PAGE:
Diabetes and Oral Health- Lesser Known Facts

diabetes and oral health

14th November is celebrated as World Diabetes Day. A number of diabetic patients are rapidly rising all over the globe at an alarming rate. A few decades ago what was thought as a mid disorder of elderly people, now has been turned into one of the major causes of morbidity and mortality affecting the youth and middle-aged people. The International Diabetes Federation (IDF) estimates the total number of diabetic patients shall rise to 69.9 million by the year 2025.

Diabetes and Overall Health

Diabetes is a life long, slow-moving disease which is characterized by increase Glucose level in blood. Insulin is a hormone secreted in our body to regulate blood sugar levels. Dysfunction of insulin hormone, also known as insulin resistance can keep your blood sugars raised ( Prediabetic stage).

Diabetes affects each and every organ of body latter or sooner. It is basically a syndrome array of complications as it manifests. Be it eyes (vision loss), kidney, nerves, foot and skin (Diabetic foot ulcers, foot amputation), heart (myocardial infarction, stroke and cardiovascular disease).

So, does Diabetes affect oral region too? Yes, Diabetes does not spare the oral cavity too. Chances are you may not aware of Diabetes, a non-healing ulcer for a long time may make your diagnosis of Diabetes.  Let’s have a look how your Diabetes going to affect your oral health.

Two-way relationship: Diabetes affect oral health and poor oral health may have the potential to affect blood glucose control and give to the progression of diabetes.

How does Diabetes affect Oral Health?

  • Increased chances of gum diseases (red, swollen, pus oozing) and dental decay
  • Raised chances of Tooth loss due to a bone infection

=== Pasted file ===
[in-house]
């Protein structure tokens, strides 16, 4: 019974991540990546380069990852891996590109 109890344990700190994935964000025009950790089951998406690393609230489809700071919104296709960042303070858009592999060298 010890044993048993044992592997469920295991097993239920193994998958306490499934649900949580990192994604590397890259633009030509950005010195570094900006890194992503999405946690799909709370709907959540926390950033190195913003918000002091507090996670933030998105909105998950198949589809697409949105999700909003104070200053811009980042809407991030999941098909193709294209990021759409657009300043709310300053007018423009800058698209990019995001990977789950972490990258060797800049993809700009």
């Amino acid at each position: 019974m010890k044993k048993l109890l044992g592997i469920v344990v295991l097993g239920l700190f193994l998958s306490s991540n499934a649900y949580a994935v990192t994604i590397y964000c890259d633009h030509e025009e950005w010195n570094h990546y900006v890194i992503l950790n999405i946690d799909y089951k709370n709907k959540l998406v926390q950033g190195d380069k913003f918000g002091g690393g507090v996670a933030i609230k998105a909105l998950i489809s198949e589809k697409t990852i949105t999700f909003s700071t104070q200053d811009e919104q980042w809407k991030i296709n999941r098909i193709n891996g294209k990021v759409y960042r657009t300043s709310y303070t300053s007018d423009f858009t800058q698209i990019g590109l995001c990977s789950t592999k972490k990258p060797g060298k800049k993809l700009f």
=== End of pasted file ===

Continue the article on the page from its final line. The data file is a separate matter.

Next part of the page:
• Dry Mouth (Medications and higher blood sugar levels are also causes.)
  • Alteration in taste sensations.
  • Cracked lips, oral ulcers, dry and rough tongue, painful mouth,
  • Difficulty in chewing, eating, swallowing, or talking
  • Bad breath that doesn’t go away when you brush your teeth
  • Sore, or an ulcer, that does not heal
  • Increased risk of Infections due to poor immunity most common is the yeast infection called oral thrush (candidiasis).
  • Slow or poor healing
  • Changes in jaw bone denture may not fit
  • Diabetic children have been found to erupt teeth at an age earlier than is typical.

Complications during Dental Treatment 

Most of the time complication associated with two things: uncontrolled diabetes you didn’t give a proper history of Diabetes or medicines to your dentist.

1. Excessive Bleeding and Poor Healing
Poor control of blood sugar can keep injuries from healing quickly and properly. You can have an extraction socket which is not healing even after a long time.

2. Infected Wounds 
Uncontrolled diabetes and poor or delayed healing may raise the chances of infection.

Oral Health-Related things you can do to for Optimal Wellness

1. Be Compliant with your Dentist 

  • Provide a proper history of disease to  your dentist
  • Keep him informed of any changes in your condition and any medication.
  • Your dentist, if not an ultimate necessity, shall postpone any non-emergency dental procedures if your blood sugar is not in good control.
  • Reach on time in early morning. Eat before your dental visit so your blood sugar is within normal range.
  • Take your usual medications.

2. Control your Blood Sugar Levels
Good blood sugar control will also help your body fight any bacterial or fungal infections in your mouth and help relieve dry mouth caused by diabetes.

3. Exercise Regularly and opt for Healthy Diet

4. Avoid Smoking

5. Maintain Good Oral Hygiene

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  •  Brush twice a day for two minutes with a soft toothbrush and fluoridated toothpaste.
  • Clean or floss between teeth once a day to remove food and plaque.
  • Clean or scrape the tongue daily.
  • Only use mouth rinses with alcohol when recommended by a dental professional.
  • If you wear any type of denture, clean it each day.


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